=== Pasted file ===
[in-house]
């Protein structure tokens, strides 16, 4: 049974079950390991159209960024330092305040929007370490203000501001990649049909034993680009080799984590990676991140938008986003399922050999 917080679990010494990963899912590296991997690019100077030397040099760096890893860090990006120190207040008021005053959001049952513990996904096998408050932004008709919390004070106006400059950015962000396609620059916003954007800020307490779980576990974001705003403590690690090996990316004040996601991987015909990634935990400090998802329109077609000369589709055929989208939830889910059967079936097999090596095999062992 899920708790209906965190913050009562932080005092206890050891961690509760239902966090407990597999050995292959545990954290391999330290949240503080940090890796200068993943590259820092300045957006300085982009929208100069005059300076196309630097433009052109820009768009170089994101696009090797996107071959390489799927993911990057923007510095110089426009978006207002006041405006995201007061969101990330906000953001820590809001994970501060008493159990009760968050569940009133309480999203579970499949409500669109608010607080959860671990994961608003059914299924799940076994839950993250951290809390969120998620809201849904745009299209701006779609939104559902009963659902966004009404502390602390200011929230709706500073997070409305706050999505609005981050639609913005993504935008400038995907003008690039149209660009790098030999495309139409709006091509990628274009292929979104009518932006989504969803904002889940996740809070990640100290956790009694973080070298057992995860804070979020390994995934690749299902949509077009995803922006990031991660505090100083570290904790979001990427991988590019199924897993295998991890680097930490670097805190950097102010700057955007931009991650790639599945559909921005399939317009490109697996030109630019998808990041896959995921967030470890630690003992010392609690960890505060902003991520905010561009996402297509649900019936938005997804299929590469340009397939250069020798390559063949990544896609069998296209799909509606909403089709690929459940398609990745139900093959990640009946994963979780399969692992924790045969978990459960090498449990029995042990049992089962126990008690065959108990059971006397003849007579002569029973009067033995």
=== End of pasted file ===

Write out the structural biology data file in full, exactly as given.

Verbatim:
[in-house]
């Protein structure tokens, strides 16, 4: 049974079950390991159209960024330092305040929007370490203000501001990649049909034993680009080799984590990676991140938008986003399922050999 917080679990010494990963899912590296991997690019100077030397040099760096890893860090990006120190207040008021005053959001049952513990996904096998408050932004008709919390004070106006400059950015962000396609620059916003954007800020307490779980576990974001705003403590690690090996990316004040996601991987015909990634935990400090998802329109077609000369589709055929989208939830889910059967079936097999090596095999062992 899920708790209906965190913050009562932080005092206890050891961690509760239902966090407990597999050995292959545990954290391999330290949240503080940090890796200068993943590259820092300045957006300085982009929208100069005059300076196309630097433009052109820009768009170089994101696009090797996107071959390489799927993911990057923007510095110089426009978006207002006041405006995201007061969101990330906000953001820590809001994970501060008493159990009760968050569940009133309480999203579970499949409500669109608010607080959860671990994961608003059914299924799940076994839950993250951290809390969120998620809201849904745009299209701006779609939104559902009963659902966004009404502390602390200011929230709706500073997070409305706050999505609005981050639609913005993504935008400038995907003008690039149209660009790098030999495309139409709006091509990628274009292929979104009518932006989504969803904002889940996740809070990640100290956790009694973080070298057992995860804070979020390994995934690749299902949509077009995803922006990031991660505090100083570290904790979001990427991988590019199924897993295998991890680097930490670097805190950097102010700057955007931009991650790639599945559909921005399939317009490109697996030109630019998808990041896959995921967030470890630690003992010392609690960890505060902003991520905010561009996402297509649900019936938005997804299929590469340009397939250069020798390559063949990544896609069998296209799909509606909403089709690929459940398609990745139900093959990640009946994963979780399969692992924790045969978990459960090498449990029995042990049992089962126990008690065959108990059971006397003849007579002569029973009067033995």